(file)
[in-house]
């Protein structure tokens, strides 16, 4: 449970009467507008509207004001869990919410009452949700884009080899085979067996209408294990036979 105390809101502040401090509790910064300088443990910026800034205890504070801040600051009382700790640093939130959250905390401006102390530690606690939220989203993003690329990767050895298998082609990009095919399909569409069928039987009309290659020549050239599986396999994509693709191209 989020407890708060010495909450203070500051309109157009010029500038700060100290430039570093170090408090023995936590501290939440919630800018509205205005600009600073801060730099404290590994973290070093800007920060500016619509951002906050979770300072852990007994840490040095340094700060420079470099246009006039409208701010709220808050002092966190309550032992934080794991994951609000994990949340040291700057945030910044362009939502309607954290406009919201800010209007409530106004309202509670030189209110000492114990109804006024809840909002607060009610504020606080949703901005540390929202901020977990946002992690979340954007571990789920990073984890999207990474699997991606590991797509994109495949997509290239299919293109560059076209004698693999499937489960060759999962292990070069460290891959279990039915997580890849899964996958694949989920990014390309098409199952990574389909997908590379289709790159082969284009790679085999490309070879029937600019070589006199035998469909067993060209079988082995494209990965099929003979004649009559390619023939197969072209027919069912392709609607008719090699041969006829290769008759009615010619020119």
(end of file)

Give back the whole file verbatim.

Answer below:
[in-house]
């Protein structure tokens, strides 16, 4: 449970009467507008509207004001869990919410009452949700884009080899085979067996209408294990036979 105390809101502040401090509790910064300088443990910026800034205890504070801040600051009382700790640093939130959250905390401006102390530690606690939220989203993003690329990767050895298998082609990009095919399909569409069928039987009309290659020549050239599986396999994509693709191209 989020407890708060010495909450203070500051309109157009010029500038700060100290430039570093170090408090023995936590501290939440919630800018509205205005600009600073801060730099404290590994973290070093800007920060500016619509951002906050979770300072852990007994840490040095340094700060420079470099246009006039409208701010709220808050002092966190309550032992934080794991994951609000994990949340040291700057945030910044362009939502309607954290406009919201800010209007409530106004309202509670030189209110000492114990109804006024809840909002607060009610504020606080949703901005540390929202901020977990946002992690979340954007571990789920990073984890999207990474699997991606590991797509994109495949997509290239299919293109560059076209004698693999499937489960060759999962292990070069460290891959279990039915997580890849899964996958694949989920990014390309098409199952990574389909997908590379289709790159082969284009790679085999490309070879029937600019070589006199035998469909067993060209079988082995494209990965099929003979004649009559390619023939197969072209027919069912392709609607008719090699041969006829290769008759009615010619020119």